Prof. Karl Gruber
Prof. Karl Gruber
University of Graz (UNI GRAZ)
Institute of Molecular Biosciences
Dr. Karl Gruber is the primary supervisor of DC5. Additionally, he is the work package leader of WP2 and a member of the Research Committee.
Since 2016, K. Gruber has been a Professor of Computational Biosciences at the Institute of Molecular Biosciences (IMB) at the University of Graz. He held this position already between 2009 and 2014. Since 2020, he also serves as Head of the IMB. K. Gruber studied Chemistry at the University of Graz and completed his PhD in 1995 in the group of Christoph Kratky. After his PostDoc at the Scripps Research Institute in La Jolla, CA (in the group of Ian Wilson), he returned to Austria and worked as a researcher on his own grants at the University of Graz and as a key researcher and module manager in the competence center “Applied Biocatalysis” in Graz. Between 2006 and 2008, he was an Assistant Professor at the Institute of Chemistry at the University of Graz.
Karl Gruber’s scientific background is molecular structural biology, and his main research interests concern the catalytic mechanism of enzymes at a molecular level and the structural determinants of protein function. Over the past years, his group has successfully employed experimental techniques (e.g., biomolecular X-ray crystallography) combined with computational methods (e.g., homology modeling, docking, molecular dynamics simulations, QM/MM, etc.). The group aims to understand essential enzyme characteristics such as substrate specificity, enantioselectivity, solubility, or stability and to exploit this knowledge to rationally design enzyme variants with tailor-made properties. Specific examples include dipeptidyl-peptidases, lipid hydrolases, and flavin-dependent enzymes. His group is also active in structural bioinformatics, focussing on predicting enzyme function using 3D patterns.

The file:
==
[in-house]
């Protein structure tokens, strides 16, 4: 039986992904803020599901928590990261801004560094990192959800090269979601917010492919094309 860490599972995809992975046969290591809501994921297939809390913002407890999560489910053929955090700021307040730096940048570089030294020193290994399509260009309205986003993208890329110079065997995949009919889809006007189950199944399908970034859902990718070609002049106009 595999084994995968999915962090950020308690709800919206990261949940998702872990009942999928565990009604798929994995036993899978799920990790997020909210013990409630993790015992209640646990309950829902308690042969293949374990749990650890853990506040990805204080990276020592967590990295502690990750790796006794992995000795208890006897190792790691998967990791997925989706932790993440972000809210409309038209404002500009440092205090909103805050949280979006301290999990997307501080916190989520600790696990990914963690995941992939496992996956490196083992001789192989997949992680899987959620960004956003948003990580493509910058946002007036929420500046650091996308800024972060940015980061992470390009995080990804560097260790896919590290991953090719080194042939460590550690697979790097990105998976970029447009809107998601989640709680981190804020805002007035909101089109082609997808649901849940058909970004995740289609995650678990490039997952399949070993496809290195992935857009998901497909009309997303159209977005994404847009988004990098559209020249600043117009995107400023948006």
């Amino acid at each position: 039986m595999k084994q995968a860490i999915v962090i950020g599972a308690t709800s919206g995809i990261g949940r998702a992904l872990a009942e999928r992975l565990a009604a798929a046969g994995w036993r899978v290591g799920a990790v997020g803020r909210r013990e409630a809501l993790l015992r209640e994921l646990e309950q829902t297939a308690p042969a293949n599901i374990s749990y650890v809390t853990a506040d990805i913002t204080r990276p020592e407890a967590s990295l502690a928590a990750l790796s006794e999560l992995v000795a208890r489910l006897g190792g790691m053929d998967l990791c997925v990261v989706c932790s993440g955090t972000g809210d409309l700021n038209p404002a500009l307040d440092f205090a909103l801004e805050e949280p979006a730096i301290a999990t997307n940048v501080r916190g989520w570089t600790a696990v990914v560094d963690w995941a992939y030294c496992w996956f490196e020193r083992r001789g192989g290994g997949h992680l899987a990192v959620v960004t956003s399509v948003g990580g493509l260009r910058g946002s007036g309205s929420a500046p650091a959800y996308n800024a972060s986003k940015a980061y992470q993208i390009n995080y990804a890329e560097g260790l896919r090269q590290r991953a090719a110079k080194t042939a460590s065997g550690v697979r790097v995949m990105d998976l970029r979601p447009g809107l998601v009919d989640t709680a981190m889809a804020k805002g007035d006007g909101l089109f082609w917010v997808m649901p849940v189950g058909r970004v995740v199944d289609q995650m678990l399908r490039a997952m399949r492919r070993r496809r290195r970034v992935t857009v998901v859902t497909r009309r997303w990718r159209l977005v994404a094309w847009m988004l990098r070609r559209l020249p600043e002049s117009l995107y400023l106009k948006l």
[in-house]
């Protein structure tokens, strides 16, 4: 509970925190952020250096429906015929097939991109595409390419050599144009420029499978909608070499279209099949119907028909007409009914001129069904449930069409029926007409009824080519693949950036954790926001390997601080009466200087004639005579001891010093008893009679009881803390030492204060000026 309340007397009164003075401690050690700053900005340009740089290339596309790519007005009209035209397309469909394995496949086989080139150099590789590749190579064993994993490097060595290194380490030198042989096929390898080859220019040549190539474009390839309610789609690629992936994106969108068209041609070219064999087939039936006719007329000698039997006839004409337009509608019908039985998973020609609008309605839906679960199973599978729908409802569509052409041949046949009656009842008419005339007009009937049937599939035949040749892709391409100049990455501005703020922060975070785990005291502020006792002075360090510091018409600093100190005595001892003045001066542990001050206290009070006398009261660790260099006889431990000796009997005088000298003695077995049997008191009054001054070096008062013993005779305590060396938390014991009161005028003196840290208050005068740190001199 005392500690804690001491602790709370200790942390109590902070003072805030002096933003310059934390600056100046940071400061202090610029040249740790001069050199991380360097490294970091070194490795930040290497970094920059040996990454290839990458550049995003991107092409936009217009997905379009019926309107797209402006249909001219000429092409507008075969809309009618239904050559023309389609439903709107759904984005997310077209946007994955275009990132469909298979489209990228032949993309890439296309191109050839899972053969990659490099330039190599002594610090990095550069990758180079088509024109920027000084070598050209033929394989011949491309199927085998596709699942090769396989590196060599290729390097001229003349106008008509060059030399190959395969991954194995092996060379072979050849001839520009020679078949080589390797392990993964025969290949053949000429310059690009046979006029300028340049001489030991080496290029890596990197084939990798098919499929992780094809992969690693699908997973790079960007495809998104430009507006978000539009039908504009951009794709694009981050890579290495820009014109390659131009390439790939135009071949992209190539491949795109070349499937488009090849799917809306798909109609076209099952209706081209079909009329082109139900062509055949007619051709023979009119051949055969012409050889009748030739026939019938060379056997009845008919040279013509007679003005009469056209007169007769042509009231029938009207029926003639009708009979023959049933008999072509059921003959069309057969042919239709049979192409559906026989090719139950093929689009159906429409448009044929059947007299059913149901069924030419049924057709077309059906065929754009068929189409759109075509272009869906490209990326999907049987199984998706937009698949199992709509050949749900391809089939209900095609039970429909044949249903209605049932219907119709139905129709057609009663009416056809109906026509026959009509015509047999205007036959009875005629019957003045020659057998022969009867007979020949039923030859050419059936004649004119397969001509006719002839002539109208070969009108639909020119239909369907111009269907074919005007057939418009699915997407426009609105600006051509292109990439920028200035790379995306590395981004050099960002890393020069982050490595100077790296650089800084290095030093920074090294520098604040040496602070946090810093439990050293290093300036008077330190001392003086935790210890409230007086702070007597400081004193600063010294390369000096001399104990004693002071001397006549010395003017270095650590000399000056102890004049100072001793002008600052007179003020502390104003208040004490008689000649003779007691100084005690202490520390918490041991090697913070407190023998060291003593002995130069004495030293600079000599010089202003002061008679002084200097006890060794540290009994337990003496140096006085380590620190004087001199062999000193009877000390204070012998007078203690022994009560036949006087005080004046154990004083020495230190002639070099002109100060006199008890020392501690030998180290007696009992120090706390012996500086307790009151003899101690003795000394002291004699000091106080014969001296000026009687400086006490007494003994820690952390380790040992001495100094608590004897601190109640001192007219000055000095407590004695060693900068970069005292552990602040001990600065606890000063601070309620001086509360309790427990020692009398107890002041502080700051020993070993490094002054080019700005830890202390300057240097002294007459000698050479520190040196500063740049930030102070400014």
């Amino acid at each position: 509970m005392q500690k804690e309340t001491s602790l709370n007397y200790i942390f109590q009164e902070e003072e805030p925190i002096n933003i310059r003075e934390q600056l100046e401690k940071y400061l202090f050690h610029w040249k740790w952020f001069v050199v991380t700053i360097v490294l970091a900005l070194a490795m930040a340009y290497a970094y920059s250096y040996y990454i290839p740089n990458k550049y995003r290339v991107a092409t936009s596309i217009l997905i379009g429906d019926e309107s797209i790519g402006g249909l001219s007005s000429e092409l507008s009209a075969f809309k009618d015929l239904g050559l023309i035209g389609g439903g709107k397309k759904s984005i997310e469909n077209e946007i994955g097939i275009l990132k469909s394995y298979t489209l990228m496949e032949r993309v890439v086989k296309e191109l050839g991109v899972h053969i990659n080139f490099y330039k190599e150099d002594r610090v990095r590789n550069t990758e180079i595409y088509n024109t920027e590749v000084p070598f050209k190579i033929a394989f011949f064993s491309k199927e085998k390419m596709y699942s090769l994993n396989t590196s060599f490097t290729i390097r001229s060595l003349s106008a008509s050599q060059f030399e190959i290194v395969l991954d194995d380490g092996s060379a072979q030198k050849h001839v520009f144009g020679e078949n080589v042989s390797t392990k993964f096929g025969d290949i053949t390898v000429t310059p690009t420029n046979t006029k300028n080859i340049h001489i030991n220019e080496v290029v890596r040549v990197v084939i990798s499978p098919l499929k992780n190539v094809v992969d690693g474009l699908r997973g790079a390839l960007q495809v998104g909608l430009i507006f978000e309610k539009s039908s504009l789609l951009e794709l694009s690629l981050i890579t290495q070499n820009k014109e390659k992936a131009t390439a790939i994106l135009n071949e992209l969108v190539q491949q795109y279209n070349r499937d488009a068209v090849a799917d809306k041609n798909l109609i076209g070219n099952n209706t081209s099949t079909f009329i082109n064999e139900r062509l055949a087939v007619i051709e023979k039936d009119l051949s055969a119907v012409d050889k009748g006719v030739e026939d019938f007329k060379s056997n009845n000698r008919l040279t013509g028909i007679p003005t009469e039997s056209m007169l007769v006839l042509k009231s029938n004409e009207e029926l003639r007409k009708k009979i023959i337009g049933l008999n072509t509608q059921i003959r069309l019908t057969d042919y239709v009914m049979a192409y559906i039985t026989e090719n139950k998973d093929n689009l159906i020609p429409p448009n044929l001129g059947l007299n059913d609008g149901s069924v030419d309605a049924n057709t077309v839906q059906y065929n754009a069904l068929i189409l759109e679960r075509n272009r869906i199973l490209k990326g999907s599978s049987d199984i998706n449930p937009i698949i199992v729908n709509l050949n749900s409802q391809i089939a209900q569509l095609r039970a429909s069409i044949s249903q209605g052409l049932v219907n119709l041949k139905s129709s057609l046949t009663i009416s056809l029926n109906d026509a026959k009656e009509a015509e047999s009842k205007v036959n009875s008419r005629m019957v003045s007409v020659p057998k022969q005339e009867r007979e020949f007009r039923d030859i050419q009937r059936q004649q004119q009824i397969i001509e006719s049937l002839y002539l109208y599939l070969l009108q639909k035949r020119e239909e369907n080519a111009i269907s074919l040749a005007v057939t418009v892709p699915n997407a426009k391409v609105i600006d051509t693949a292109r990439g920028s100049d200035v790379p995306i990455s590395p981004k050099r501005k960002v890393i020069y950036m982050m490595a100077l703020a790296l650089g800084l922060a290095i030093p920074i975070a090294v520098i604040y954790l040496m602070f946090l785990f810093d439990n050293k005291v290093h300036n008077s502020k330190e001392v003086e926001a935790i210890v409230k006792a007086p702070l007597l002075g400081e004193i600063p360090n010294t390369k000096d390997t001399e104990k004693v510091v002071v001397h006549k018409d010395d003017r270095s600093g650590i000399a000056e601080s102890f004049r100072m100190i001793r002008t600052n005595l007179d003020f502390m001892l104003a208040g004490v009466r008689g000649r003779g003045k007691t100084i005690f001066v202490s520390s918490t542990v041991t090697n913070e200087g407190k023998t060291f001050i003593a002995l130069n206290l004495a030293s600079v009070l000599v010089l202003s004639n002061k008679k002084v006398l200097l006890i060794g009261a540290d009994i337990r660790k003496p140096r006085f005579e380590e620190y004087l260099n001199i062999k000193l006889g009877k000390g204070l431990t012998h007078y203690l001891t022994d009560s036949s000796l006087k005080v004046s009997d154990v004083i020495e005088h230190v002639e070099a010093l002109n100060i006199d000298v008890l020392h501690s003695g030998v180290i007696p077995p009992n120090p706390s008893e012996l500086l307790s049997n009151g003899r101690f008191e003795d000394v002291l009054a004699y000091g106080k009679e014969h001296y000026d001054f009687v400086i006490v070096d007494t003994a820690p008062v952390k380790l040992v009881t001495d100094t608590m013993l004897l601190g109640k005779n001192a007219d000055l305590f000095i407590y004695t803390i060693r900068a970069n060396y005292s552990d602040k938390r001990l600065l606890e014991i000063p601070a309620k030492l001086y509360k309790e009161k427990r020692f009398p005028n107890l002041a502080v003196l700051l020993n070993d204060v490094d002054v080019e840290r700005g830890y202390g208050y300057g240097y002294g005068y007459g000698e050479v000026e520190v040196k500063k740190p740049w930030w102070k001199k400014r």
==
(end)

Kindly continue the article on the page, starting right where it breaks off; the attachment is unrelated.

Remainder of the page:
The research labs at the Institute of Molecular Biosciences (IMB) of the University of Graz (UG) harbor equipment for a vast array of integrated structural biology and biophysical approaches, e.g., a crystallization robot, thermoregulated crystallization closets, SEC-MALS detector, differential scanning fluorimeter (DSF), isothermal titration calorimetry (ITC), as well as CD and fluorescence spectroscopy. The infrastructure for biological crystallography and small-angle x-ray scattering (SAXS) has been extended with a dual-port biological single-crystal diffraction/SAXS system equipped with a highest-flux MetalJet microfocus X-ray source, state-of-the-art goniometers, and detectors. This equipment allows in-house high-resolution and high-sensitivity data collection and significantly improves the institute’s screening and structure determination capabilities. In addition, the group members are regular users of European synchrotron radiation sources (e.g., ESRF, DESY, Elettra). Ample access to high-performance computing infrastructure is provided by the IT department of the UG (CPU- and GPU-cluster) and the Vienna Scientific Cluster.
The University of Graz (UNI GRAZ), founded in 1585, constitutes one of the largest Austrian research institutions. Numerous outstanding scientists, among them six Nobel price laureates, taught and carried out their research at UNI GRAZ. Today, about 32,000 students and 4,200 employees are active at UNI GRAZ; hence, UNI GRAZ contributes significantly to the economic and social life of Graz. The University is highly recognized for its intense cooperation with national and international partners and its close contacts with industry. Furthermore, UNI GRAZ offers tailor-made training services to our researchers, as well as different internship packages (Graduate Research Scholarship; Pre-doctorate Research Scholarship, etc.).
The Institute of Molecular Biosciences (IMB) is an internationally renowned research center. It performs fundamental research on an internationally highly competitive level and offers several bachelor’s and master’s programs in molecular biosciences with a strong emphasis on research-based training. Core research areas at the IMB include energy metabolism and aging, infection biology, protein synthesis, biophysics, and structural biology. The IMB assumes a leading role in the university’s Field of Excellence “BioHealth”. It is also a member of the strategic inter-university cooperative programs NAWI-Graz and BioTechMed-Graz, which link the fields of natural sciences at the University of Graz, Graz University of Technology, and the Medical University of Graz.
1. Gruber, K.; Csitkovits, V.; Łyskowski, A.; Kratky, C.; Kräutler, B. Structure-Based Demystification of Radical Catalysis by a Coenzyme B12 Dependent Enzyme – Crystallographic Study of Glutamate Mutase with Cofactor Homologues. Angew. Chem. Int. Ed. 2022, 61, e202208295, DOI: 10.1002/anie.202208295.
2. Pavkov-Keller, T.; Schmidt, N. G.; Żądło-Dobrowolska, A.; Kroutil, W.; Gruber, K. Structure and catalytic mechanism of a bacterial Friedel-Crafts acylase. ChemBioChem 2019, 20, 88-95. DOI: 10.1002/cbic.201800462.
3. Steinkellner, G.; Gruber, C. C.; Pavkov-Keller, T.; …; Gruber, K. Identification of promiscuous ene-reductase activity by mining structural databases using active site constellations. Nat. Commun. 2014, 5, 4150. DOI: 10.1038/ncomms5150.